April 8th, 2008


Moving on up

For those of you that have never encountered it, allow me to introduce Maslow's Hierarchy of Needs:

The simplest explanation of which is that embarking upon any step on the pyramid without first achieving the previous steps is doomed to failure.

There's a corrolary, however which is that as Maslow's theory was one of motivation, achieving a particular point merely acts as a springboard for the next one. Once you've achieved the basic level of (for instance) food, additional amounts give you a decreasing level of improvement. Having an amazing meal is not as much an improvement over a good meal as having a mediocre meal is over not eating at all.

Which means that this doesn't surprise me at all. We may well have more money than we did 35 years ago, and we may well have a higher quality of loot to play with, but all of this is down at stage 2 of the heirarchy. If we aren't encouraging people upwards, with achievement, respect, creativity, etc. then I don't expect happiness levels to improve.

As the survey says:
The figures follow trends from around the world that show that happiness and satisfaction do not correlate with average income once countries reach "middle-income" levels.
The biggest proportional increase in spending has not been on basics like food and drink, but on luxury goods, such as mobile phones, travel abroad, recreational activities, and clothes.
And one in six UK adults reported that they suffered from a variety of mental health problems in the latest survey, of which the largest category was "mild anxiety and depression."

which would tend to indicate that we've chipped away at our levels of security (step 1), while people are trying to branch out into new experiences and activities that they can now afford to try. I suspect that some groups are raising their happiness percentage, as they get their basic security and then move up the pyramid, while others are dropping, as they are mired in insecurity and worry.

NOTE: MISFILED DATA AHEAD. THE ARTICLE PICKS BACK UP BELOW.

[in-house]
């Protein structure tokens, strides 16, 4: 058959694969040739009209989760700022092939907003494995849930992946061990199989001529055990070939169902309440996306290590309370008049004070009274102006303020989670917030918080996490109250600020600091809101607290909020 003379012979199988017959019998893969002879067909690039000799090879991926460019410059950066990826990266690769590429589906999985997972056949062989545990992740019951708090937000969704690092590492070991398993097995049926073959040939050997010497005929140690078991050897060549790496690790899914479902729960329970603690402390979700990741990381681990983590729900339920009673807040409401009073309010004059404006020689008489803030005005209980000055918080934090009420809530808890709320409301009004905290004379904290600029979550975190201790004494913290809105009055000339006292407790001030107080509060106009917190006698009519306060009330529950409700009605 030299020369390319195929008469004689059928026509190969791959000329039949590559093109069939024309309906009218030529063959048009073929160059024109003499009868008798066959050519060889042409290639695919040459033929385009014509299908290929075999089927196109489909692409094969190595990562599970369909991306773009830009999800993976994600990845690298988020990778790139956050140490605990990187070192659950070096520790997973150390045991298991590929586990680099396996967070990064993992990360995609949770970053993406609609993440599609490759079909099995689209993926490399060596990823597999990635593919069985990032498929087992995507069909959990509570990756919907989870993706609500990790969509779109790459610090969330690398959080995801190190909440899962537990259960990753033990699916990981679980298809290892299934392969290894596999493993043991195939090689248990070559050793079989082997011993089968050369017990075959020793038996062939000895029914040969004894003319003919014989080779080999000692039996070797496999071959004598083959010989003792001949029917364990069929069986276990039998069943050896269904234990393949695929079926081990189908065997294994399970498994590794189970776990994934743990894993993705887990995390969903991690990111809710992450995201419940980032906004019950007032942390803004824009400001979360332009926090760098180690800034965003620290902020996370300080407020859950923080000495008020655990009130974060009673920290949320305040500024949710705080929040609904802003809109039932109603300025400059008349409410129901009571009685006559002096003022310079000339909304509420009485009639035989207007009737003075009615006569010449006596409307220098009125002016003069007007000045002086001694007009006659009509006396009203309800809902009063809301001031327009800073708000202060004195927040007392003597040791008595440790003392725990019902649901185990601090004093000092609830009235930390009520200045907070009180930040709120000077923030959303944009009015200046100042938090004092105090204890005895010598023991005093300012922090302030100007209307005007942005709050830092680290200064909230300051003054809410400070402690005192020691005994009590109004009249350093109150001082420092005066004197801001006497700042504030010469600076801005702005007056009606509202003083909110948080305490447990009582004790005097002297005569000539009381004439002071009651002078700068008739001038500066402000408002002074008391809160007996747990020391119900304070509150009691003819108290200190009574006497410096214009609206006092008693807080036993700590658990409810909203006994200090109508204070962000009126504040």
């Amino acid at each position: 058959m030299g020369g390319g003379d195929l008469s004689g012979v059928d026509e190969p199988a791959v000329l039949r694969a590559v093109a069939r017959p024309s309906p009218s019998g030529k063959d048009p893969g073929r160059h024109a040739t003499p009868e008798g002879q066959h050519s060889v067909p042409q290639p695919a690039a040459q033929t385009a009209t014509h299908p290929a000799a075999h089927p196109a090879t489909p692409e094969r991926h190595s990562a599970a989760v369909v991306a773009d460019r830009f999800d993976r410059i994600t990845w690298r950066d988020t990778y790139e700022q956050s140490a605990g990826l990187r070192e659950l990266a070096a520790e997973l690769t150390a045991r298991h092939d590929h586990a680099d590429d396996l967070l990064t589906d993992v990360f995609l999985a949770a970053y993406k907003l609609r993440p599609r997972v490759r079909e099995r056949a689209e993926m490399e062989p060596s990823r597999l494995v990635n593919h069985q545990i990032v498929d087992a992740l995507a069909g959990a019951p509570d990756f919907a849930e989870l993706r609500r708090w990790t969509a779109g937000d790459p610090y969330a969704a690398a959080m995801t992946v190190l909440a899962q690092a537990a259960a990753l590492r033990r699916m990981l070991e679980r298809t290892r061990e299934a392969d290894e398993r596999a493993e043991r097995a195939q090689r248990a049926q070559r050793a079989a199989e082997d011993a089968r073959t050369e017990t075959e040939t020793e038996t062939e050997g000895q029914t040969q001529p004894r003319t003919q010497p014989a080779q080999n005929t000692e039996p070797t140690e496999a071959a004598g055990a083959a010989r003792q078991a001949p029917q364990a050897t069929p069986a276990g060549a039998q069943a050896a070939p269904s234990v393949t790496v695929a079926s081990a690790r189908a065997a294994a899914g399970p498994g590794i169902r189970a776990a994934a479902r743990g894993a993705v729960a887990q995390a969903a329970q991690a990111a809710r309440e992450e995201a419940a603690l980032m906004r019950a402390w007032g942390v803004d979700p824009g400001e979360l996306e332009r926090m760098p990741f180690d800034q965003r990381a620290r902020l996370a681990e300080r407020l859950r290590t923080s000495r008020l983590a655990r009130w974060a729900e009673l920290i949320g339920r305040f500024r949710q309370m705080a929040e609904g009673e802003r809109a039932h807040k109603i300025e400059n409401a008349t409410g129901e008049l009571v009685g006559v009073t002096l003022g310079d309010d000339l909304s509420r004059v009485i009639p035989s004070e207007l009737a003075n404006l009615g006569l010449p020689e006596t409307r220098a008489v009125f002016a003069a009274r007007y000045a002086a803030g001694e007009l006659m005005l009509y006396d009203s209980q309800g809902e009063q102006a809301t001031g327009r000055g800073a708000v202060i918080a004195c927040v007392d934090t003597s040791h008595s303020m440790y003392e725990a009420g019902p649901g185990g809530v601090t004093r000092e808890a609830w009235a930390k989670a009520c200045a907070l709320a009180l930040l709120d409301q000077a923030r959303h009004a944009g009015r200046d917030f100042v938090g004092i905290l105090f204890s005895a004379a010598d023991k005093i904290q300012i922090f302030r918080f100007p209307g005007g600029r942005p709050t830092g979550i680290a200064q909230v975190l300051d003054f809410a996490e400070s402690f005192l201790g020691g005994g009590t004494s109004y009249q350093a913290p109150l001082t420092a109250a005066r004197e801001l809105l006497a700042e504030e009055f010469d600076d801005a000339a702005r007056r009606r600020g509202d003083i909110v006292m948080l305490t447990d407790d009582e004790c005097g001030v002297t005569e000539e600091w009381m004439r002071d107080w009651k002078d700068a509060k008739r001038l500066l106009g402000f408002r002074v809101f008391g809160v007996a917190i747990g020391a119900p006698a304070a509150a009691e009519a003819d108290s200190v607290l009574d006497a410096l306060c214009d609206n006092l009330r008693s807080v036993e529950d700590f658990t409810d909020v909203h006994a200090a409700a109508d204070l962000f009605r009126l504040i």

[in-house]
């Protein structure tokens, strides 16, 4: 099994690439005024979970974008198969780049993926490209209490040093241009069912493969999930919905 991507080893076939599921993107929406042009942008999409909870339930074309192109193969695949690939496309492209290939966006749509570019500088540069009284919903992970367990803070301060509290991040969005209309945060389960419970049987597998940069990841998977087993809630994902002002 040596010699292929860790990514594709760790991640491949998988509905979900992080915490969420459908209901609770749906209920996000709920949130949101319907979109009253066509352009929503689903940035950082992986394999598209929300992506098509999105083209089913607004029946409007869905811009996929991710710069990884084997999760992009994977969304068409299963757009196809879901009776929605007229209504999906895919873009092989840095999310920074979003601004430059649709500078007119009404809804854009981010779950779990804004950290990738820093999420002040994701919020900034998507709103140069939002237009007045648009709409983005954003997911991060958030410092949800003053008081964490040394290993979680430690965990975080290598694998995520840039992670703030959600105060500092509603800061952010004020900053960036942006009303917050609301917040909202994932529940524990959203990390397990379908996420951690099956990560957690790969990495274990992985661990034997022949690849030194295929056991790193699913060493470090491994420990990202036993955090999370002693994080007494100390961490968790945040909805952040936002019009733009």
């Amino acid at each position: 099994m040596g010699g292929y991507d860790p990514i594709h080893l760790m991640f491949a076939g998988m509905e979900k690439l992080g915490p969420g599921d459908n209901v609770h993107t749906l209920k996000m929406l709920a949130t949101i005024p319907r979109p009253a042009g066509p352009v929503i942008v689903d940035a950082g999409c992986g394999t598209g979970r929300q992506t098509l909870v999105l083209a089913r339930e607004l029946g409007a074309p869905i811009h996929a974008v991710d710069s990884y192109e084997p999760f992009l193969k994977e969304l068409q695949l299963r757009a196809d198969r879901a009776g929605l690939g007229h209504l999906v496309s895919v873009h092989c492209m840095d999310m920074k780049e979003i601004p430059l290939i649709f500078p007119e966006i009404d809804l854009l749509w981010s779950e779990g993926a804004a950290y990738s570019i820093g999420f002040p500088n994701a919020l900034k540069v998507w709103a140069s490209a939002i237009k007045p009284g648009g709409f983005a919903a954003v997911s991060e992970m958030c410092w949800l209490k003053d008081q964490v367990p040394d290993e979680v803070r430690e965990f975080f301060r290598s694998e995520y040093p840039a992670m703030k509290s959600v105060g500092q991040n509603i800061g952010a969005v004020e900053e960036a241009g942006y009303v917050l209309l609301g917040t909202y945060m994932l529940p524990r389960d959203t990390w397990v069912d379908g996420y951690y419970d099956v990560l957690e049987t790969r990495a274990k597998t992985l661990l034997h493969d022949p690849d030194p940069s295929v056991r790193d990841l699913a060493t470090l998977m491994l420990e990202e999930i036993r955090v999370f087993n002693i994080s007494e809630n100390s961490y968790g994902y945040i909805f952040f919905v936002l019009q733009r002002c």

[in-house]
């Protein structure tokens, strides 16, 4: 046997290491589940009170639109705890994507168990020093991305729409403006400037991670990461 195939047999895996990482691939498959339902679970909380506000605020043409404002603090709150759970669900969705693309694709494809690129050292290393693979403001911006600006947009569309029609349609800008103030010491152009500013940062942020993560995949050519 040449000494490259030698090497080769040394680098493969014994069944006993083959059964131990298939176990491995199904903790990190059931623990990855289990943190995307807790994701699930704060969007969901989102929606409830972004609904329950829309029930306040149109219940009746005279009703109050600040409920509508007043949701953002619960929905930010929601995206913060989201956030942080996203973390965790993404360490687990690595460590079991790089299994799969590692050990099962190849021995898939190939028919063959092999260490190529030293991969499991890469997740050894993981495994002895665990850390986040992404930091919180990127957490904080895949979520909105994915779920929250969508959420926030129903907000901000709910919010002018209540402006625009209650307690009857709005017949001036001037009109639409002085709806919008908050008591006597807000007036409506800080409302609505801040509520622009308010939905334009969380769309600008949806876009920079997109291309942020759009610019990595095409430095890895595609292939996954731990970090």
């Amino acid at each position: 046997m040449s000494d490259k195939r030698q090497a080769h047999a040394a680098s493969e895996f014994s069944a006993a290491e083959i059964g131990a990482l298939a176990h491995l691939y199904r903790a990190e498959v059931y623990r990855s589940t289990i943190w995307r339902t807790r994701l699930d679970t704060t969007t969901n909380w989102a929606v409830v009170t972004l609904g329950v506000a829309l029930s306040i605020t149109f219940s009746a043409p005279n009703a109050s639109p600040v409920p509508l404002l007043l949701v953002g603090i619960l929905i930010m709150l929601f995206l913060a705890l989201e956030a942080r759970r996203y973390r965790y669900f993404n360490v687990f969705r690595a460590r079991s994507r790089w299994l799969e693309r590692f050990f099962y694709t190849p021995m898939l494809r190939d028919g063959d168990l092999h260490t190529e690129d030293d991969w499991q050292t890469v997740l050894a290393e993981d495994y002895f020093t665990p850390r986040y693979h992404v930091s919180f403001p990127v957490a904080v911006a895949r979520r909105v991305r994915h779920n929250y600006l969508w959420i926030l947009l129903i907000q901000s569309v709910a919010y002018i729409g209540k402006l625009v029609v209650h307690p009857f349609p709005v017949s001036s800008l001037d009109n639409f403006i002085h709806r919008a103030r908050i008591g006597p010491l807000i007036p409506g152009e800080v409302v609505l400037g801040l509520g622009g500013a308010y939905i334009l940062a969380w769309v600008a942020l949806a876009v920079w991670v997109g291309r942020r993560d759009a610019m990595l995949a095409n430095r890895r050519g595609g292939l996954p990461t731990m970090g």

My memory is improving

I gave Lilian my old CRT television when I got my flatscreen.
And in return she gave me her old laptop.

It's a Dell Latitude C600 - a Pentium III with 128MB of RAM. Apparently its selling point was $2486 when it was first released.

Anyway, it's got Win2K on it, which I can live with - especially considering the low levels of RAM. However, even with a reasonably lightweight OS on it, swapping between applications was a grind - it couldn't hold both Firefox and Thunderbird in RAM at the same time, so swap got pretty bad.

Checking online though, I could treble the amount of RAM for £25. So I popped to the Crucial Memory site, downloaded their memory checker, bought the stuff it recommended, and it arrived in the post today. Three minutes with a screwdriver took off the back plate, the memory slotted right in, and sure enough it all works much more smoothly now.

It's not as portable as the Eee, and I don't think I'd bother dragging it to places. But as a machine to use in the living room it's going to be very handy.

I am tempted to install Linux on it - but frankly it all _works_ right now, and I'm not sure what I'd gain (other than geek points, that is).